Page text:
Original Cycladic figurines, carved in marble, were produced during the third millennium BC. They are remarkable for their abstract simplicity, which is believed to have inspired modern day artists such as Pablo Picasso and Henry Moore.
Cycladic art originates from the Cyclades, a group of islands in the southwestern Aegean, comprising some thirty small islands, including Naxos and Paros, which were known for the quality of their marble. The ancient Greeks called these islands the Kyklades, imagining them as a circle (kyklos) around the sacred island of Delos, the site of the holiest sanctuary to Apollo and the island thought to be the birthplace of the god and his twin sister Artemis. Our collection of Cycladic figures are reproductions of originals in the National Archaeological Museum in Athens and in the Museum of Cycladic Art in Athens.
This particular bronze figurine is a copy of an original found in the so-called 'Keros Hoard', excavated on the now uninhabited Cycladic island of Keros, where at least 350 figurines of the 'canonical type' were found and date to the Early Cycladic II period (2800-2300 BC). These originals were taken out of Greece in the 1950's and distributed to various museums and private collections. The fate of many of them is unknown. However, 81 of the pieces were repatriated and are now on display in the Museum of Cycladic Art, Athens.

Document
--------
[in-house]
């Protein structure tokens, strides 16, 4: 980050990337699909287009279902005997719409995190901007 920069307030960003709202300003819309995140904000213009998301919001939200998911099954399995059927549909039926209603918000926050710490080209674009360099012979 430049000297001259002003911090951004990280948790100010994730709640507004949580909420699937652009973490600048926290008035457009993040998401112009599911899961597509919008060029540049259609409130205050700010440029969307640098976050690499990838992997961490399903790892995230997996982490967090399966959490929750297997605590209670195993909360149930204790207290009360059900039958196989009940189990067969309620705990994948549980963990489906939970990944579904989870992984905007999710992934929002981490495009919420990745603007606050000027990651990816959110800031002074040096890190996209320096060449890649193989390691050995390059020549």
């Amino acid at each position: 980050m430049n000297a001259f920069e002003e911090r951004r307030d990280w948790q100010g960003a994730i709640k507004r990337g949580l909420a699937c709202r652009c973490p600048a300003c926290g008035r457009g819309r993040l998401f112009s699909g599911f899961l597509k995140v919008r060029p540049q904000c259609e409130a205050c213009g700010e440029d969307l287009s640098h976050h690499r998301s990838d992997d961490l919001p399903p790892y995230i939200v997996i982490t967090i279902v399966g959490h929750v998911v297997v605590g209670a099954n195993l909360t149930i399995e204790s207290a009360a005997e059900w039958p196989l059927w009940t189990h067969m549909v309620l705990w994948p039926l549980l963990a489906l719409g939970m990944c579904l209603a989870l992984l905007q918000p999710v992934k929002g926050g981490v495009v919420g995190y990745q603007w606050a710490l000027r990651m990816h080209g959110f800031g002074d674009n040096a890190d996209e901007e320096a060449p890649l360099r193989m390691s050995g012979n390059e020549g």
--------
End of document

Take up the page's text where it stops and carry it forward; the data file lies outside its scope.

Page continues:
This piece has been cast for us, in Greece, using the traditional 'lost wax' method. As nothing is mass-produced, there will inevitably be slight variations in patination and colouring. Each piece is, therefore, unique.
bronze Cycladic Keros torso
- Code: BC-37
- Status: In Stock
- excl tax: £25.00